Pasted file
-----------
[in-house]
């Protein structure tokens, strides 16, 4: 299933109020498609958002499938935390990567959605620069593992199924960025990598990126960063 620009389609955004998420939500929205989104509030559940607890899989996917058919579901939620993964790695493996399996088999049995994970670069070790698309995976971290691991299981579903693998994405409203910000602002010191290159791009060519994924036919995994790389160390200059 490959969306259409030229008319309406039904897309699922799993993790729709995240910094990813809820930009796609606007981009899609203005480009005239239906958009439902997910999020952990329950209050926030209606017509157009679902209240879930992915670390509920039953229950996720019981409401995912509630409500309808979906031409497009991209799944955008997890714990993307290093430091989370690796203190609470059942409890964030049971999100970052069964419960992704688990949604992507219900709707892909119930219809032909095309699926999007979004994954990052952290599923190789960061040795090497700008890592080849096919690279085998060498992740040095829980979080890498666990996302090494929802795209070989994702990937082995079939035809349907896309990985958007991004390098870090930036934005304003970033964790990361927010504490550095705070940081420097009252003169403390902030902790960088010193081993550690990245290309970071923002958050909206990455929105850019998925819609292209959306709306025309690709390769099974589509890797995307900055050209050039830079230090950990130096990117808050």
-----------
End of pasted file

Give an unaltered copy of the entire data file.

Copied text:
[in-house]
């Protein structure tokens, strides 16, 4: 299933109020498609958002499938935390990567959605620069593992199924960025990598990126960063 620009389609955004998420939500929205989104509030559940607890899989996917058919579901939620993964790695493996399996088999049995994970670069070790698309995976971290691991299981579903693998994405409203910000602002010191290159791009060519994924036919995994790389160390200059 490959969306259409030229008319309406039904897309699922799993993790729709995240910094990813809820930009796609606007981009899609203005480009005239239906958009439902997910999020952990329950209050926030209606017509157009679902209240879930992915670390509920039953229950996720019981409401995912509630409500309808979906031409497009991209799944955008997890714990993307290093430091989370690796203190609470059942409890964030049971999100970052069964419960992704688990949604992507219900709707892909119930219809032909095309699926999007979004994954990052952290599923190789960061040795090497700008890592080849096919690279085998060498992740040095829980979080890498666990996302090494929802795209070989994702990937082995079939035809349907896309990985958007991004390098870090930036934005304003970033964790990361927010504490550095705070940081420097009252003169403390902030902790960088010193081993550690990245290309970071923002958050909206990455929105850019998925819609292209959306709306025309690709390769099974589509890797995307900055050209050039830079230090950990130096990117808050």